|this guy? this guy? or this guy?|
Easy- the last guy. The first one does not look to sure of himself, and the middle one does not look too trustworthy. But how do we all know this, and so fast? Because we are good at picking up emotions.
Ask anyone what they think the most basic element of an organization is. They will probably (and correctly) skip past functional units like sales and HR and tell you "Why, it's the people, of course". Yes, but dig a little bit deeper. What is the most basic element of people? I don't mean water, or carbon, or anything like that. It's emotions.
Emotions are the basic building blocks of people's actions, and those accumulated actions, added up across all the employees, managers, and owners (even the temps!), give that organization a personality, a trajectory, and a performance level. They also define how we perceive the organization from the outside. Consider:
- The customer service rep on the other end of the phone when you call about your cell service; if she is in a terrible mood, what is going to happen to your impression of the company?
- Jeffrey Skilling and Kenneth Lay of Enron. Emotions of greed and competitiveness, and the lack of empathy or ethics in these two individuals affected thousands.
- The barista who is genuinely happy (maybe he just went on a great date last night) and greets you with a heartfelt Good Morning! You may just walk out of that coffee shop liking it a little more.
|Unilever does what?!?|
So why is this important? Bad leaders ignore emotion altogether, and may actively implement strategies that disregard emotional consequences. For example, the little league coach who rules by fear and intimidation. Mediocre leaders are aware that emotions matter, but have no idea how to handle them. The smartest leaders, however, acknowledge and respect employees as whole people, and in doing so create policies, interactions, and strategy that increase organizational performance.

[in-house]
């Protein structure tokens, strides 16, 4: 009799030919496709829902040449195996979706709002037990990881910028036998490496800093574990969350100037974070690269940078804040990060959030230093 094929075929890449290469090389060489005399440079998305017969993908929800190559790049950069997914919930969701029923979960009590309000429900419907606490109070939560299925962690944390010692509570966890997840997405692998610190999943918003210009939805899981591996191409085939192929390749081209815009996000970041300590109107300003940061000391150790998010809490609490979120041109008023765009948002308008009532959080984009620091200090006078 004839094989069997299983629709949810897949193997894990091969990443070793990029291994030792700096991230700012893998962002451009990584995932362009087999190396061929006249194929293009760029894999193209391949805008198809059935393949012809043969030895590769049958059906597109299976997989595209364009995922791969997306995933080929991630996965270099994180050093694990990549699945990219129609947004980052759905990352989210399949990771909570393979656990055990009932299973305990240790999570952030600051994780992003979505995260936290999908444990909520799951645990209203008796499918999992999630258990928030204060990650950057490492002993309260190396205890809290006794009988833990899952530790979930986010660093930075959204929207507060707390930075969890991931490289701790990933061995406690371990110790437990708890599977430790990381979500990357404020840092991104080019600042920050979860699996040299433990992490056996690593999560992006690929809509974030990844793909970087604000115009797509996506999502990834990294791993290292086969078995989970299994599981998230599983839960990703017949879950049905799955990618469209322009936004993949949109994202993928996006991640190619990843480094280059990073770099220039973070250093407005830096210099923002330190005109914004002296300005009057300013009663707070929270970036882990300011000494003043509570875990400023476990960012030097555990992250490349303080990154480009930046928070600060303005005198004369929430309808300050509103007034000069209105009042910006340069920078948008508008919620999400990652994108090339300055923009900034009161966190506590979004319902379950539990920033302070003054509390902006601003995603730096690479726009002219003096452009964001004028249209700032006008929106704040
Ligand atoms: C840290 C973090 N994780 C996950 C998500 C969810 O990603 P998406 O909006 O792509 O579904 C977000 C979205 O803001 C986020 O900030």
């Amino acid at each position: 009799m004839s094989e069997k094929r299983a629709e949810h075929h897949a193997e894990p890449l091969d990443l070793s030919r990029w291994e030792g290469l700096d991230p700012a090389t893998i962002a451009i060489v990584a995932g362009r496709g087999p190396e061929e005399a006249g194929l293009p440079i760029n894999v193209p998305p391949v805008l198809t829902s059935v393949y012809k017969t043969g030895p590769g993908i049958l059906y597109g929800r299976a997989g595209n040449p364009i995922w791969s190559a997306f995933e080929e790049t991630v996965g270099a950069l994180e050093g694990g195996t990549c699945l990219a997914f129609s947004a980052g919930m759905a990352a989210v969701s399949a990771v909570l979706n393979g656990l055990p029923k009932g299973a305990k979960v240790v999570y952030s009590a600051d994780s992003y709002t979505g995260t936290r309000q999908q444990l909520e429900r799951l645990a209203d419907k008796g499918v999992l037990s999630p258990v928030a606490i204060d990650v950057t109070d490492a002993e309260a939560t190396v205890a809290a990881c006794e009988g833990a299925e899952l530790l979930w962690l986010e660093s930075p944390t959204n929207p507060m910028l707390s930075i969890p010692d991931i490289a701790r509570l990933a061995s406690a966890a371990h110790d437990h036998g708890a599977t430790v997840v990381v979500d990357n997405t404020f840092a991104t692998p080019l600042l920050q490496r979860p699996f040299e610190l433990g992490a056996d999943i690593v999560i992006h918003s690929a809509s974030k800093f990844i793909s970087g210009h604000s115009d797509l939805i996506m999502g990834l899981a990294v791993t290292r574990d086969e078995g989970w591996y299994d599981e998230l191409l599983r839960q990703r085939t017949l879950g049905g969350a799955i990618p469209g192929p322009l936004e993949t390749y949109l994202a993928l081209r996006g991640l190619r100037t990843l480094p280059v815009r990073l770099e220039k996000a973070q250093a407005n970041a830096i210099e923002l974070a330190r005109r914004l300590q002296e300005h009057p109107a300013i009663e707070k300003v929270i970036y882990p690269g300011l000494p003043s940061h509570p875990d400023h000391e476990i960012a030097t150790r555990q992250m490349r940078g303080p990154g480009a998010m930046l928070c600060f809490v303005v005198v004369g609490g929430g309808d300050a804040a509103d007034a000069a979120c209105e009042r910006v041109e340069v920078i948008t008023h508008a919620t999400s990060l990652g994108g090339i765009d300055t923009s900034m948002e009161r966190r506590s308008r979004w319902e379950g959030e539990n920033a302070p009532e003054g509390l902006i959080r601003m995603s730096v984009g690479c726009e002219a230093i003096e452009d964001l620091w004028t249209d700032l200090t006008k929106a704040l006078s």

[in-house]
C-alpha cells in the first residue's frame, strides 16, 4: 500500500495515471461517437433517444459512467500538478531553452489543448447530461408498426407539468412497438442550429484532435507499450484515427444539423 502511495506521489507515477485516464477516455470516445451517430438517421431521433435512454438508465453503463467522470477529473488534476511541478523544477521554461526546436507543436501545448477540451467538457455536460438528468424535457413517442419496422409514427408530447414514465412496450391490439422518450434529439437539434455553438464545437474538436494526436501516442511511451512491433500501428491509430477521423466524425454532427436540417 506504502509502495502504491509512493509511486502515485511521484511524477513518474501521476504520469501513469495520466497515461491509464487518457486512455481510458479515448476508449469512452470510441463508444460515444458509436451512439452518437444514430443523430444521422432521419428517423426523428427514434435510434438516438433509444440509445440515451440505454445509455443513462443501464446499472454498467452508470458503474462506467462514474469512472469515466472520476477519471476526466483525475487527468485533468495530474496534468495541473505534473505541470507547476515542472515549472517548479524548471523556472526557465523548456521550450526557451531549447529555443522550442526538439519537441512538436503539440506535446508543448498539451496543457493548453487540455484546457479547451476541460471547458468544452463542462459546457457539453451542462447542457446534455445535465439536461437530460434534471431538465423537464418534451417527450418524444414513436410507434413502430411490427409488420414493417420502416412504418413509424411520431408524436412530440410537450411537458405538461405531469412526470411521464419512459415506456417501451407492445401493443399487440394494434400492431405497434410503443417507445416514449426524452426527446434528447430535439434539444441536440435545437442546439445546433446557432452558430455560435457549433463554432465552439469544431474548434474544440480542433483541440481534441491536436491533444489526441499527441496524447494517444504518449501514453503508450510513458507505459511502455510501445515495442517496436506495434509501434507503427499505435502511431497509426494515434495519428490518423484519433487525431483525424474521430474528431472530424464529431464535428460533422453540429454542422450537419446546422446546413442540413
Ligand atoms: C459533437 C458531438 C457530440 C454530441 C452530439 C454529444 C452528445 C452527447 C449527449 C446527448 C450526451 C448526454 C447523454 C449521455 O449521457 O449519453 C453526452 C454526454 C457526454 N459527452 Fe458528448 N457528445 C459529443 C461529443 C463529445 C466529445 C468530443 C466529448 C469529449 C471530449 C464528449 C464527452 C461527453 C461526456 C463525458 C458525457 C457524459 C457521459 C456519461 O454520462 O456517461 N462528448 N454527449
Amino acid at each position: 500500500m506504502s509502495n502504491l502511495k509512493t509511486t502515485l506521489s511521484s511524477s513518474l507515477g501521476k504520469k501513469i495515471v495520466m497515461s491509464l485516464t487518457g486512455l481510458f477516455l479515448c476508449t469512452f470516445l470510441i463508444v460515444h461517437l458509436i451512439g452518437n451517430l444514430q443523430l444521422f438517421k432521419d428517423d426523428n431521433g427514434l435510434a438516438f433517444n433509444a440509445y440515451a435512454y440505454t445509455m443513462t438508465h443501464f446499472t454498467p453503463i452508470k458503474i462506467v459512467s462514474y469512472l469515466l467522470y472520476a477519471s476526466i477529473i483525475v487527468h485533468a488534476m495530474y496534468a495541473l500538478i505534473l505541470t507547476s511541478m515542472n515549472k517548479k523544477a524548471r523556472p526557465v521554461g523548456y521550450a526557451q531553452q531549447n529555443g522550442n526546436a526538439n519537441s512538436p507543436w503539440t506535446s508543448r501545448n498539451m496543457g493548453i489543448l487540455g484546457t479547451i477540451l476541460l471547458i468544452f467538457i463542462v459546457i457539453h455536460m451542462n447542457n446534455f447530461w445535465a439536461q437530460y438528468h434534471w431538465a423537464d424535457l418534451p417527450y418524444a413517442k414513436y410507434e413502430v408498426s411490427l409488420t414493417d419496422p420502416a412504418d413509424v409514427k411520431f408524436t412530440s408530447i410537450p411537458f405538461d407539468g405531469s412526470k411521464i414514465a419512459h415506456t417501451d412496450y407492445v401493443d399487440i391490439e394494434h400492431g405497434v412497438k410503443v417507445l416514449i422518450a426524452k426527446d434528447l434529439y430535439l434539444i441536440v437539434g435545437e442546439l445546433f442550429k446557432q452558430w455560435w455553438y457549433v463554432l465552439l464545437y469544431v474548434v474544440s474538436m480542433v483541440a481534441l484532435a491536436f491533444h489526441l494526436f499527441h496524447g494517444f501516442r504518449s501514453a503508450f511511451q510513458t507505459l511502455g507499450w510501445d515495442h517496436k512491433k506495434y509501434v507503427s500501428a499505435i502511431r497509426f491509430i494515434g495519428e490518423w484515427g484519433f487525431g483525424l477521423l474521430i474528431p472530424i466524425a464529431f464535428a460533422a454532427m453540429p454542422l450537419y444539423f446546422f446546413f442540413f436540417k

A smart leader stops looking an an organizational chart simply like this:
...and starts to think about it like this as well:
But just as you can't correct someone's grammar in Japanese if you don't speak it, a leader can't recognize what is means for an employee to be a whole person if they are not whole themselves. This is why many leadership development programs focus on creating a more whole, rounded, and complete person. It starts at the top, with the leader, and once he or she becomes more rounded and complete, then it is possible to recognize this need in others. And once they do, the organization improves.
Finally, if you don't believe me, look at the results of this study from RPI's School of Management. Entrepreneurs who scored in the top 10% of "Most Expressive" and "Best at Reading Emotions" earn much more money than those who scored in the bottom 10%: